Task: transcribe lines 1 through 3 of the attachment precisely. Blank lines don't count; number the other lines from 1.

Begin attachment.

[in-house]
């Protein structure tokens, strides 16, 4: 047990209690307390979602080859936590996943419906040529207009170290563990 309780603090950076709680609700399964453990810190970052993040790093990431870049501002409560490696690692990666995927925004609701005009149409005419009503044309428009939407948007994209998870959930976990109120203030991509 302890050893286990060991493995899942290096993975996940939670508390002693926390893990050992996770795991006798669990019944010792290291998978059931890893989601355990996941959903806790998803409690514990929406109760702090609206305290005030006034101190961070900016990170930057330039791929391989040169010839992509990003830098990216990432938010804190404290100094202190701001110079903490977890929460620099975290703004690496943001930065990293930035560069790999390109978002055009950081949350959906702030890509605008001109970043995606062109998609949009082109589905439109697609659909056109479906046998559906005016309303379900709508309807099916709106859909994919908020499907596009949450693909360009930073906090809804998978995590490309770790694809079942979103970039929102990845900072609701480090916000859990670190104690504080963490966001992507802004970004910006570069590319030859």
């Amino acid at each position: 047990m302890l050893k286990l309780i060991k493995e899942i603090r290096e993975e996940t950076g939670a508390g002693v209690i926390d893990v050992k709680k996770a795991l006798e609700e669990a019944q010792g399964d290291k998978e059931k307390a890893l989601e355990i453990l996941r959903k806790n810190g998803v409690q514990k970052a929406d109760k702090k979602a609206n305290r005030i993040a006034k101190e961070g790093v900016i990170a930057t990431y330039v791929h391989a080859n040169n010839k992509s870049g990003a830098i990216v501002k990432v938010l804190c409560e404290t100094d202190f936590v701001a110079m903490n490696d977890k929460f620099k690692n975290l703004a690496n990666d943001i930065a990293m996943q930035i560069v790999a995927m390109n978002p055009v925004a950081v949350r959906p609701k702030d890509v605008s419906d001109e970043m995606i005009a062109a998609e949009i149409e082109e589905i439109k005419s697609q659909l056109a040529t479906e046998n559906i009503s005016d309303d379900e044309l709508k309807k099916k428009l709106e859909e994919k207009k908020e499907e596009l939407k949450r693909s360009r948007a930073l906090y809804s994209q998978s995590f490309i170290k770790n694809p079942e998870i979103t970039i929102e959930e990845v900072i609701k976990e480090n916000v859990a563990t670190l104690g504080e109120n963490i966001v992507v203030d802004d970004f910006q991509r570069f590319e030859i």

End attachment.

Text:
[in-house]
């Protein structure tokens, strides 16, 4: 047990209690307390979602080859936590996943419906040529207009170290563990 309780603090950076709680609700399964453990810190970052993040790093990431870049501002409560490696690692990666995927925004609701005009149409005419009503044309428009939407948007994209998870959930976990109120203030991509 302890050893286990060991493995899942290096993975996940939670508390002693926390893990050992996770795991006798669990019944010792290291998978059931890893989601355990996941959903806790998803409690514990929406109760702090609206305290005030006034101190961070900016990170930057330039791929391989040169010839992509990003830098990216990432938010804190404290100094202190701001110079903490977890929460620099975290703004690496943001930065990293930035560069790999390109978002055009950081949350959906702030890509605008001109970043995606062109998609949009082109589905439109697609659909056109479906046998559906005016309303379900709508309807099916709106859909994919908020499907596009949450693909360009930073906090809804998978995590490309770790694809079942979103970039929102990845900072609701480090916000859990670190104690504080963490966001992507802004970004910006570069590319030859």
């Amino acid at each position: 047990m302890l050893k286990l309780i060991k493995e899942i603090r290096e993975e996940t950076g939670a508390g002693v209690i926390d893990v050992k709680k996770a795991l006798e609700e669990a019944q010792g399964d290291k998978e059931k307390a890893l989601e355990i453990l996941r959903k806790n810190g998803v409690q514990k970052a929406d109760k702090k979602a609206n305290r005030i993040a006034k101190e961070g790093v900016i990170a930057t990431y330039v791929h391989a080859n040169n010839k992509s870049g990003a830098i990216v501002k990432v938010l804190c409560e404290t100094d202190f936590v701001a110079m903490n490696d977890k929460f620099k690692n975290l703004a690496n990666d943001i930065a990293m996943q930035i560069v790999a995927m390109n978002p055009v925004a950081v949350r959906p609701k702030d890509v605008s419906d001109e970043m995606i005009a062109a998609e949009i149409e082109e589905i439109k005419s697609q659909l056109a040529t479906e046998n559906i009503s005016d309303d379900e044309l709508k309807k099916k428009l709106e859909e994919k207009k908020e499907e596009l939407k949450r693909s360009r948007a930073l906090y809804s994209q998978s995590f490309i170290k770790n694809p079942e998870i979103t970039i929102e959930e990845v900072i609701k976990e480090n916000v859990a563990t670190l104690g504080e109120n963490i966001v992507v203030d802004d970004f910006q991509r570069f590319e030859i």